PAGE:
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Access to variety contributes to dietary diversity in China

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Access to variety contributes to dietary diversity in China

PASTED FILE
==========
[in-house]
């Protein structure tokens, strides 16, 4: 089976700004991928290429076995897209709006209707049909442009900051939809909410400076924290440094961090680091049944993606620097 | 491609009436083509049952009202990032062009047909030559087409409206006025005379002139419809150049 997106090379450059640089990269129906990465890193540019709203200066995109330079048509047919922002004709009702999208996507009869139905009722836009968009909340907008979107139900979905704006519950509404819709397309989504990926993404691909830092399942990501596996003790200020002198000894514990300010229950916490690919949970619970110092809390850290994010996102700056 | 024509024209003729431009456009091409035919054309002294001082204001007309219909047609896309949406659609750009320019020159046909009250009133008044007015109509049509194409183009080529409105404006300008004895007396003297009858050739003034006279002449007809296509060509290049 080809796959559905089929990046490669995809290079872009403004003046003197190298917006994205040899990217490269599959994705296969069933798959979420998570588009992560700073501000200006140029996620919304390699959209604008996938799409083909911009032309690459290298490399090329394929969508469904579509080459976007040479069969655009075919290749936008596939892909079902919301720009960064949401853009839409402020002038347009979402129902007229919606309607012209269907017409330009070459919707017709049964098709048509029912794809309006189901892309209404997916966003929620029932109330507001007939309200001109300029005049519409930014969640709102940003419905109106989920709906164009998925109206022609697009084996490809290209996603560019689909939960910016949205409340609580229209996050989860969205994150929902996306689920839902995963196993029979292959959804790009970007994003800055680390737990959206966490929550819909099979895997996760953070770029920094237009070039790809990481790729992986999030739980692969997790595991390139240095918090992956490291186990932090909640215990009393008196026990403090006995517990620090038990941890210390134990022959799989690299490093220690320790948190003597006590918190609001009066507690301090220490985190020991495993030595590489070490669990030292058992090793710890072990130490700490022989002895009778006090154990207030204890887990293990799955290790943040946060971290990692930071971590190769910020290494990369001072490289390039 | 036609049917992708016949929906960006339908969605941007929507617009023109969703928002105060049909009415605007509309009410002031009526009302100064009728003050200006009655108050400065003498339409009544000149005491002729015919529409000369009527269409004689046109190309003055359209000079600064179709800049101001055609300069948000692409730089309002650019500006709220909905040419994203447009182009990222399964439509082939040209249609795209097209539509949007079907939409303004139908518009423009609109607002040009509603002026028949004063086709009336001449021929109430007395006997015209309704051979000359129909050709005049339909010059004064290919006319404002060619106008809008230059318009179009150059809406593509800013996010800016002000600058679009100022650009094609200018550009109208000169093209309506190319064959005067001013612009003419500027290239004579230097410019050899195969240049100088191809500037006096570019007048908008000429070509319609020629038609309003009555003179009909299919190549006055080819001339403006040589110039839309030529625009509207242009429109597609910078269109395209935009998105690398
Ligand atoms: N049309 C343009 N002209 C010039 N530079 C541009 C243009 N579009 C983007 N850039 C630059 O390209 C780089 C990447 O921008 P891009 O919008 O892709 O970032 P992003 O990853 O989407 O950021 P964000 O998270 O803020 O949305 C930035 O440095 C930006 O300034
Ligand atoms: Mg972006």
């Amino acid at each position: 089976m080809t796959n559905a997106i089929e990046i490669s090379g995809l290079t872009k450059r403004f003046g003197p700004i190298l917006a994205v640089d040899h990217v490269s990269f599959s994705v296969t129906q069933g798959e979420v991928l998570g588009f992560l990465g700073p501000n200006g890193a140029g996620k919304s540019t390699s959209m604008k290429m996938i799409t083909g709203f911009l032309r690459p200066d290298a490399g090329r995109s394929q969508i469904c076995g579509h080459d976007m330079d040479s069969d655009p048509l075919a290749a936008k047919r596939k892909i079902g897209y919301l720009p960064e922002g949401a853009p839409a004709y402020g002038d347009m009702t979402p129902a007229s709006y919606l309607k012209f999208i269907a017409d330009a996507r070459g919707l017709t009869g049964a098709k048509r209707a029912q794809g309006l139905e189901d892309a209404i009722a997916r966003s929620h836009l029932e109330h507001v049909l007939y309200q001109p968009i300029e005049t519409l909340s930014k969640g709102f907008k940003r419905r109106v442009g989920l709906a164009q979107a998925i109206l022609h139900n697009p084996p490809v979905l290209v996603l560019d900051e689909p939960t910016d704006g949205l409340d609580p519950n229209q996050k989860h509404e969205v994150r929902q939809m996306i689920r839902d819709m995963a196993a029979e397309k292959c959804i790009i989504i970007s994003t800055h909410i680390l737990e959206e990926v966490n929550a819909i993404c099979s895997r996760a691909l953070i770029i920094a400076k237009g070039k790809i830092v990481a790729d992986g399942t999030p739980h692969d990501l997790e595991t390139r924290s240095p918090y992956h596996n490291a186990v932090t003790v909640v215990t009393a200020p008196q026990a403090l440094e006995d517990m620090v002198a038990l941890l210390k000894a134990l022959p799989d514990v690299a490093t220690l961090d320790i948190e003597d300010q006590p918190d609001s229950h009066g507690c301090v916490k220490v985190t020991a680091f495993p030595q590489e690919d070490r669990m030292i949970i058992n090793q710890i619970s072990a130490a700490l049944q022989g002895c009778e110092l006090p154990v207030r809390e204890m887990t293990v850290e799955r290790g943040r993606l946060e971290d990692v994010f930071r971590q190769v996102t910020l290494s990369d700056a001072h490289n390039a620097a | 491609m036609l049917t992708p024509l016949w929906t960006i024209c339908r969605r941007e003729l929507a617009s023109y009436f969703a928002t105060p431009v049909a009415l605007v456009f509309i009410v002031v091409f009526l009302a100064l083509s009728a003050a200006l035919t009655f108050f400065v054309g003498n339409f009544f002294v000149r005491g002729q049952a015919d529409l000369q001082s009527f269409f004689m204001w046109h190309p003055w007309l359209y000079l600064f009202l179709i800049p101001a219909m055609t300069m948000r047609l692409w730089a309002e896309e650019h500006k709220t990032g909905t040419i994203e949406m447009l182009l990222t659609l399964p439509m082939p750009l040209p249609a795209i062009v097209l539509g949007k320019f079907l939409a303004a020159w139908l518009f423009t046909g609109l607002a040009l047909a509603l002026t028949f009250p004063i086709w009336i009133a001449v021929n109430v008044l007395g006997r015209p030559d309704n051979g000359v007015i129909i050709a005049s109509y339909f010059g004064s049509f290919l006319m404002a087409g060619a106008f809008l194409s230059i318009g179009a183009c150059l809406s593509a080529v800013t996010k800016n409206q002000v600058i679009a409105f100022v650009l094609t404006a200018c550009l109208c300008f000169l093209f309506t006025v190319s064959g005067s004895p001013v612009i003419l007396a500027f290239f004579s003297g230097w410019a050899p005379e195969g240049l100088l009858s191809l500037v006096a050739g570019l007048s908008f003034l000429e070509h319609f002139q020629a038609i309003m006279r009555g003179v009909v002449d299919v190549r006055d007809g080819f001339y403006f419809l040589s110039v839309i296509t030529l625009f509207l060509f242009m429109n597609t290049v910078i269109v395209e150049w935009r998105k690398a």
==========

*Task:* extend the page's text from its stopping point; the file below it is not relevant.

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  Access to variety contributes to dietary diversity in China  Jing Liu a, ⇑ , Gerald E. Shively a,b,1 , James K. Binkley a,2 a Department of Agricultural Economics, Purdue University, 403 West State St., West Lafayette, IN 47907-2056, United States b School of Economics and Business, Norwegian University of Life Sciences, Ås, Norway a r t i c l e i n f o  Article history: Received 3 July 2013Received in revised form 15 August 2014Accepted 8 September 2014 Keywords: Dietary diversityRural–urban differenceVariety access cost a b s t r a c t In the canonical consumer demand problem, an agent makes a decision about quantities to consume,under the assumption that all varieties can be accessed at zero cost. In reality, the cost of accessing vari-ety may not be zero. In this paper we study the effect of variety access cost on the consumption of foodvariety and its role in explaining regional differences in dietary diversity in China. We find that a highercost of access negatively affects the individual’s ability to diversify her diet in terms of both the totalcounts and the balancing of varieties consumed. The primary policy implication of this research is thatattempts to create a healthy food environment in China must be differentiated along rural and urbanlines. In rural communities where consumers have been limited in their ability to diversify food basketsby high electricity and transportation costs, infrastructure development and modernization may effec-tively improve nutritional balance. For more urbanized communities where the cost of consuming addi-tional food variety is relatively low, food policies might instead focus on interventions that promotehealthy eating to mitigate the burden of over-nutrition.   2014 Elsevier Ltd. All rights reserved. Introduction Like many developing countries, China is experiencing a nutri-tion transition, in which income growth and urbanization begintoshiftdietsawayfromcoarsegrainsandlegumestowardsgreaterconsumption of sugar, edible oil, and animal protein (Popkin,2014). This shift raises the possibility that China is, or will soonbefacingadoublediseaseburdenresultingfrombothunder-nutri-tion among the poor and over-nutrition among the non-poor. Thelatter is of special concern given the rapid rise over the past twodecades in the rates of those in China who are overweight(Gordon-Larsen et al., 2014). Since increases in overweight preva-lence will continue to outpace reductions in underweight preva-lence (Dearth-Wesley et al., 2007), the focus of food policy inChina must evolve from food security to health-related consider-ations. As aresult, nutritionbalanceanddiet diversitywill becomemorerelevantdimensionsofhealthydietsinChina,comparedwithcalorie and nutrition adequacy. It is generally thought that anincrease in variety brings about nutritional improvements, a viewsupported by research (e.g. Kant et al., 1993; Lo et al., 2013), but improvements are not guaranteed. Outcomes depend on thechoices consumers make, which in turn depend on the choicesavailable to them.Studies of dietary diversity among Chinese consumers aresomewhat rare. Exceptions include Kim et al. (2003) who con-struct a Diet Quality Index-International (DQI-I) to assess dietquality (including variety) but do not account for regional distinc-tions, and Li et al. (2009) who compare rural–urban DQI-I butfocus on differences among families with and without youth. Liuet al. (2012) investigate urban–rural nutritional disparities, butdo not include all categories of food and study the status of children only. Moreover, most of these studies share a commoninterest in the role of particular household socio-economiccharacteristics such as income, household size, age, sex composi-tion, employment status, education level of the household head,but do not directly explore the idea that the cost of access to vari-ety and the technology-related cost of seeking and accessing addi-tional variety may be determined by the setting in whichconsumers make choices. Understanding this is important, sincevariety due to greater access may have different nutritional andpolicy implications than variety brought about by increases inincome or other demand-side factors. This is a key aspect of thedebate in high income countries, where some argue that taxesand restrictions on the food environment are required to improvenutrition (Miljkovic et al., 2008; Kuchler et al., 2005) while others emphasize the importance of consumer education (Freeland-Graves and Nitzke, 2002). http://dx.doi.org/10.1016/j.foodpol.2014.09.0070306-9192/   2014 Elsevier Ltd. All rights reserved. ⇑ Corresponding author. Tel.: +1 765 494 4301. E-mail addresses:  liu207@purdue.edu (J. Liu), shivelyg@purdue.edu (G.E. Shively),  jbinkley@purdue.edu (J.K. Binkley). 1 Tel.: +1 765 494 4218. 2 Tel.: +1 765 494 4261. Food Policy 49 (2014) 323–331 Contents lists available at ScienceDirect Food Policy journal homepage: www.elsevier.com/locate/foodpol  Understanding variety in food consumption is also of economicimportance. A diversified diet improves a consumer’s welfare bothbecause greater variety increases the likelihoodof matching a con-sumer’spreferenceswithproduct characteristics andbecausevari-ety counteracts diminishing returns to quantity (Li, 2013). Furthermore, understanding diversification in food demand canbeparticularlyimportanttounderstandingtheevolutionandstruc-tureoffoodmarketingsystems(Reardonetal.,2003;Pingali,2007). In this study we examine regional differences in dietary diver-sity in China and offer explanations for these differences. Herediversity is measured by both the total number of varieties con-sumedand the consumption balance in terms of quantity and foodcategories. 3 It is not our objective to measure the relationshipbetween dietary diversity and nutritional outcomes. Instead, weare interestedin the question‘‘What couldhave possiblycontributedto the evolution in dietary diversity among Chinese consumers?’’When approaching this question, we place a special emphasis onthe cost of accessing variety in urban/rural settings and on what thiscost implies for strategic attempts to promote healthy diets amongChinese consumers. Our contribution is primarily empirical. Ourresults suggest that a higher cost of access, driven by lower availabil-ity, higher transaction costs of seeking and obtaining variety, andlimited access to improved food storage, adds a marginal cost tothe market price of variety and creates friction in the individual’sability to diversify her diet. We also find that this friction is some-what greater in rural areas, resulting in less diversity. Consumingless variety may or may not imply lower nutrition, but as long asnutritional differences are associated with differences in diversity,an implication of the result is that the same food and nutrition pol-icies many not apply equally to rural and urban China. Conceptual framework  Traditional modeling of consumer choice, based on strict con-vexity, implies an inherent preference for variety, as reflected bytheindifferencecontoursthatareasymptotictotheaxesandbowedtowardtheorigin(Lancaster,1990).Itassumesthatconsumerscan accessallavailablevarietiesatnocostbeyondthepriceofthegood.Maximumutilityisachievedbyadjustingthequantityofeachgood,rather than the composition of varieties. Despite the popularity of thisapproach,however,theassumptionofcostlessandinfinitevari-ety is at odds with evidence (Bell et al., 1998). Because consuming more variety is constrained by limits on resources (information,time and monetary) and the marginal utility of variety diminishes,the consumer ends up with some but not all varieties.In an attempt to explain the consumption of variety, Jackson(1984) formally introduced the concept of hierarchical demand.He demonstrates how only a subset of all goods available is actu-ally consumed and how the variety of goods purchased increaseswith income. In the context of food consumption, a series of coun-try-specific studies confirm Jackson’s finding, and further identifywhich socio-economic characteristics determine preference fordietary diversity in addition to food expenditure (Thiele andWeiss, 2003; Torheim et al., 2004; Thorne-Lyman et al., 2010;Rashid et al., 2011; Bhagowalia et al., 2012; Drescher andGoddard, 2011; Shimokawa, 2013). In a recent paper, Li (2013)carefully derives the optimal choice of variety that equates mar-ginal benefit and marginal cost of consuming variety. He showsthat consumption of variety is positively correlated with expendi-ture but negatively correlated with variety accessing cost.A second branch of the literature focuses on why consumersmight exhibit a taste for variety. Consumers may seek varietybecause of intrinsic stimuli, such as a self-generated desire forchange, as in McAlister and Pessemier (1982), or because of inher-entuncertaintyregardingcurrentorfuturepreferences,asinWalsh(1995). On the other hand, extrinsic stimuli such as environmentalchange, promotion, word-of-mouth and external constraints con-tribute to patterns in which consumers may be willing to try newthings (Howard and Sheth, 1969; McAlister and Pessemier, 1982). Thedegreeofvariety-seekingcanalsobeassociatedwithcharacter-istics of goods (Adamowicz and Swait, 2013). Goods that are char- acterized by less concentrated market share distribution, morefrequentreplenishmentratesandlowerunitprices(implyingsmal-ler consequences of misjudgments) are more likely to expand theset of available and revealed choices (Adamowicz and Swait,2013). In addition, how variety is purchased – the ‘‘variety cycle’’– matters. Those who make fewer trips to satisfy their demandfor variety than to complete their quantity demand are less vari-ety-seekingthanthosewhocontemplatetwodemandsatthesametime (Berne and Mugica, 2010). Based on these theories, we hypothesize that: (1) wealthierpeople consume more varieties than their poorer counterparts,other things being equal; (2) consumer characteristics affect pref-erence for variety; (3) high cost of access, caused either by a lowdegree of modernization or by the household’s low productivity,generates friction in a consumer’s ability to consume variety. Wenow turn to an empirical investigation of these conjectures inthe context of our sample. Empirical strategy  Measurement of dietary diversity There are several ways that dietary variety can be measured. Inthe nutritional literature, count measures are frequently applied(Kant, 1996), whereby the number of consumed food items and food groups is recorded. Some well-known indices measuring die-tarydiversityandoveralldietqualitybasedonthismethodaredie-tary diversity score (DDS) developed by Kant et al. (1993), dietaryvariety score (DVS) by Drewnowski et al. (1997), Healthy EatingIndex (HEI) by Kennedy et al. (1995), Diet Quality Index (DQI) byPatterson et al. (1994), Diet Quality Index (DQI)-Revised byHaines et al. (1999), DQI-China by Stookey et al. (2000), and DQI- International by Kim et al. (2003). These indices, although handy for interpretation, have an important disadvantage: a minor foodcountsasmuchasanimportantcomponentoftheindividual’sdiet.The economic literature, however, tends to measure variety notonly by the number of foods but also by their distribution – for agiven number of foods, diversity increases as their shares of thediet are more evenly distributed. The most often applied measuresare Entropy ( E ), the Simpson Index ( SI  ) and the Cumulative Share( CS  ) (Lee and Brown, 1989; Theil and Finke, 1983; Jekanowskiand Binkley, 2000). The basic idea behind each of these measure-mentsisthatmaximumdiversityoccurswhenconsumptionsharesare equally distributed among varieties. Entropy is defined as afunction of the consumption share  w i : E  ¼ X ni ¼ 1 w  i log 1 w  i   ;  ð 1 Þ where high diet diversity corresponds to a large index value of   E . Amaximumof log n  is reached when consumption is evenly distribu-tionacross all varieties.  SI   is computed as one minus the Herfindahlindex, a commonly used measure for market concentration: 3 We use standard food categories that are linked to nutrition. In the srcinal dietdiary from which our data are derived, each food item is assigned a unique six-digitfood code. The first two digits indicate food categories. The four subsequent digitsindicate subgroups within the category. Among all twenty-one categories, the firsttwelve are major foods (cereals, tubers, beans, vegetables, fungi and algae, fruits, nuts,meat, poultry, dairy, egg and seafood). The remainder are minor foods (includingdesserts, snacks, spices, beverages, sauces and candy). 324  J. Liu et al./Food Policy 49 (2014) 323–331  SI  ¼ 1  X ni ¼ 1 w  2 i  :  ð 2 Þ SI   variesfromzero(whenasingleitemisconsumed)toamaximumof 1  1 n  (when all shares equal  1 n ).  CS   provides an indirect indicatorof diversity derived from the shape of the cumulative distributionofconsumptionshares.Ifconsumptionissufficientlydiverse,sharesfollowa uniformdistribution. At the other extreme, if consumptionis highly concentrated, the cumulative distribution of consumptionshares, based on a ranking of shares from highest to lowest, ishighly skewed to the left. In this study, we use different measuresin the empirical analysis as a robustness check. Data Our data come from the China Health and Nutrition Survey(CHNS), an ongoing open cohort study designed to measure howthesocialandeconomictransformationofChinesesocietyisaffect-ing the health and nutritional status of its population. The studypopulation is drawn from nine provinces of China. 4 A multistage,random cluster process is used to draw the sample in each province. 5 Eight survey waves were conducted over the period 1989–2009. 6 Duringeachwave, nutritionintakedata werecollectedvia threecon-secutive 24-h dietary recalls. For this analysis, each food code is trea-ted as an individual food variety. The unit of analysis is an adulthousehold member. 7 All variables are described in Table 1. Theseconsist of demographics, as have been used in previous studies, andvariables measuring access costs, which most previous studies havenot considered. Note that refrigerator ownership is much lower inrural areas, likely due to lower availability and higher cost of a reli-able power supply. Rural consumers also need to travel a longerdistance to reach the nearest supermarket. These suggest a highercost of accessing additional variety associated with rural areas. We first use diet data observed for individuals in 1989 (at thestartoftheCHNSsurvey)and2009(themostrecentroundavailableto us) to illustrate the overall pattern of changing consumption attheindividuallevel.Fig.1displaysthebivariatekerneldensitycon-tours of the number of items consumedper personper day for thispanel of individuals, separated into urban and rural samples. Inbothplots,themajorityofobservationslieabovethe45degreeline,indicatingthatmostpeoplewereconsumingmoreitemsperdayin2009 than in 1989. In addition, the tighter density of contour linesin the rural sample corresponds to the steeper slope of the ruraldensityfunction,suggestingthatdietarydiversityismorehomoge-neous and has been evolving more slowly in rural areas.Next we use cross-sectional CHNS data from 2006 to comparethe composition of rural and urban diets. Fig. 2 plots the distribu-tion of food consumption, organized by the USDA food pyramidcategories. Compared to urban diets, rural diets are more concen-trated on grains and vegetables, and exhibit less consumption of fruit, meat and dairy products. These latter commodities are pre-dominantly subject to spoilage and characterized by higher prices,higherstoragecosts, orboth. Toobtainaquantitativeevaluationof the degree of dietary diversity, we measure dietary diversity usingthe three methods outlined above in Section ‘Measurement of die-tary diversity’. The share  w i  is calculated in two different ways,basedonweight 8 and based on category. 9 We use the shares to com-pute the overall average level of three indices –  E  ,  SI   and  CS  10 – forthe rural and urban sub-samples, respectively. These index valuesare reported in Table 2, where a larger number indicates a higherlevel of diversity. Urban diets exhibit greater diversity, regardlessof the metric used.  Table 1 Summary statistics (2006). Urban RuralMean Std Min Max Mean Std Min MaxNumber of item consumed/day 10.413 2.699 1.667 19.667 9.019 2.352 3.333 19.333Age 49.383 15.835 18 95 48.679 14.719 18 96Female 0.528 0.499 0 1 0.524 0.499 0 1High school 0.341 0.474 0 1 0.157 0.364 0 1Married 0.806 0.396 0 1 0.858 0.349 0 1Income (1000 CNY) 33.944 33.869 0.005 251.093 24.993 30.495 0.103 460.617Income squared (1000 CNY) 2298.760 5973.742 0 63047.523 1554.268 8366.334 0.011 212167.594Household size 3.444 1.382 1 10 3.878 1.712 1 14Refrigerator 0.694 0.461 0 1 0.396 0.489 0 1Transportation 0.699 0.459 0 1 0.784 0.412 0 1Population density (1000/km 2 ) 4.836 6.208 0.001 24.213 1.388 2.074 0.016 14.317Restaurants (per 1000 ppl.) 3.932 5.834 0 30.075 5.028 7.902 0 48.157Bus stop 0.811 0.392 0 1 0.662 0.473 0 1Distance to market (km) 0.776 1.238 0 6 10.372 12.863 0 60.5Weekend 0.562 0.496 0 1 0.570 0.495 0 1Survey wave 1 0.082 0.275 0 1 0.065 0.246 0 1Survey wave 2 0.450 0.498 0 1 0.393 0.489 0 1Survey wave 3 0.387 0.487 0 1 0.377 0.485 0 1Home farming 0.228 0.420 0 1 0.691 0.462 0 1 4 They are Guangxi, Guizhou, Heilongjiang, Henan, Hubei, Hunan, Jiangsu, Liaoning,and Shandong. 5 Counties in the nine provinces were stratified by income (low, middle, and high).A weighted sampling scheme was used to randomly select four counties from eachprovince. Villages and townships within counties and urban/suburban neighborhoodswithin the cities were selected randomly. See http://www.cpc.unc.edu/projects/china/about/design/survey for details of the survey design and sampling methods. 6 Survey years were 1989, 1991, 1993, 1997, 2000, 2004, 2006 and 2009. 7 A household may be represented multiple times in the dataset depending on thenumber of adults residing in the household. Table 1 reports the mean, minimum andmaximum household size. Our regression results are invariant in sign, magnitude andsignificance to whether we conduct the analysis using all household members or arandom draw of one member from each household. We report results for the fullsample. 8 For example, if two items weighing exactly the same amount were consumed, theshare will be 1/2 each. 9 To make the grouping consistent with the USDA nutrition guidance, we furtheraggregate the srcinal twelve major food categories in footnote 3 into six broadcategories – grains, vegetables, fruits, meat/poultry/seafood, dairy, beans/eggs/nuts.The seventh category is created to encompass all the other minor food mentionedabove. This group accounts for only a very small portion of the total foodconsumption. To calculate the share by category, for example, if the consumerconsumes one item from each USDA category, the category share will be 1/7 each. 10 We first rank the two types of shares in descending order, and compute the sumof shares at a level representing approximately 75% of total consumption. We thencount the number of items that contribute to this cumulative share of 75%. A largernumber of counts indicates a higher degree of diversity.  J. Liu et al./Food Policy 49 (2014) 323–331  325  Method Fig. 3 provides a longitudinal view of dietary diversity in ruraland urban China and its interaction with income based on theChinaHealthandNutritionSurvey(CHNS).Clearly,urbanresidentson average always reported consuming a more diverse diet thantheir rural cohorts. Over time, daily consumption exhibits increas-ing diversity in both urban and rural areas. This is consistent withthe evidence reported by Hovhannisyan and Gould (2014), whoargue that Chinese food preferences have undergone a structuralchange. These patterns coincide with the observation that house-holdincomegraduallyincreasedover thepast twodecades inbothregions.Interestingly,ifweregressanindicatorofeachindividual’sdietary variety on household income, while controlling for timeperiod, location (urban/rural) and their interaction, we find thatthe variety gap between urban and rural diets has grown largersince the 1990s. This suggests that outcomes are being driven byforces other than income.We parameterize the empirical model as follows to test theextent to which variety is correlated with income and cost of access, while controlling for potential confounders. V   ¼ c 0 þ Y  c 1 þ Y  2 c 2 þ  A c 3 þ  X  c 4 þ U c 5 þ u :  ð 3 Þ Inthiscross-sectionalstudy,thedependentvariable V   isameasure-ment of variety. To measure variety, we use both the count of vari-eties and indices ( E ,  SI  , and  CS  ) derived from individualconsumptions.  Y   represents observed annual household income inthousand CNY.  A  is the cost of accessing variety, which we assumeto be a linear function of the distance to the nearest market, com-munity population density, the number of restaurants per capitain a community, and a set of dichotomous variables indicating thepresence of a bus stop in the neighborhood, refrigerator ownership,and household transportation ownership.  X   is a set of demographicvariables including covariates that specify the timing of the survey.Although the data used in the study do not constitute a fully ran-dom sample, survey weights are not provided. We attempted topartially correct for this by including indicator variables for the‘‘waves’’. If the sampling is random, or at least of similar structureacross waves, the expected coefficients are zeroes. Otherwise, theycorrectfordifferences,atleastdifferencesinmean. U isasetofbin-ary indicators for province of household residence.  u  is the errorterm, assumed to be normally distributed.It is possible that some of these variables are jointly deter-mined, which could have implications for statistical inference inour regressions. For example, restaurants may locate where theybelieve demand for variety is high (although restaurants typicallyuse population as a measure of potential demand, and would havedifficultymeasuringdemandfor varietyper se). More troublesomeis that a consumer may purchase a refrigerator from a desire toincrease variety, which could lead to an overestimate of the effectof refrigerator ownership in our regressions. However, refrigeratorownershipislikelydeterminedbyincome,whichweincludeinthemodel as a control, and by electricity availability, which is anaspect of access. Nevertheless, we acknowledgethat some endoge-neity may be present in our regressions. Unfortunately, we areworking with a limited set of variables, making the selection orconstruction of adequate instrumental variables difficult, if notimpossible. Because the use of weak or invalid instruments canlead to results that are even more biased than standard OLS, andbecause weak instruments do not overcome the potential bias of OLS and can also mislead one regarding the size of standard errors(see Murray, 2006), we avoid an IV approach. Given that our focusis not on the causal effects of specific factors but rather overall dif-ferencesbetweenrural andurbanpopulations, webelieveitis bet-ter to adhere to a robust method like OLS than to attempt to Fig. 1.  Bivariate kernel density contours of daily items consumed per personoverlaid with scatter plot of data, for urban (top) and rural (bottom) samples. Eachdot represents one individual in the sample. Observations above the 45 degree lineindicate consuming more varieties in 2009 than in 1989.  Table 2 Alternative measures of dietary diversity (2006). Region Share by Entropy Simpson Cumulative shareRural Weight 2.00 0.81 6.87Category 1.22 0.66 1.77Urban Weight 2.33 0.86 10.45Category 1.38 0.71 2.28326  J. Liu et al./Food Policy 49 (2014) 323–331  Fig. 2.  Distribution of consumption by food category (based on 2006 sample). Percentage indicates the share of each food category in total consumption (in terms of itemcounts). Fig. 3.  Trends in dietary diversity and household income, 1989–2009. Left: fractional-polynomial prediction plot of average number of items consumed per person per day,with 95 percent confidence intervals; Middle: average annual household income in CNY; Right: rural–urban gap in number of items consumed per person per day, whilecontrolling for time period, location (urban/rural) and their interaction.  J. Liu et al./Food Policy 49 (2014) 323–331  327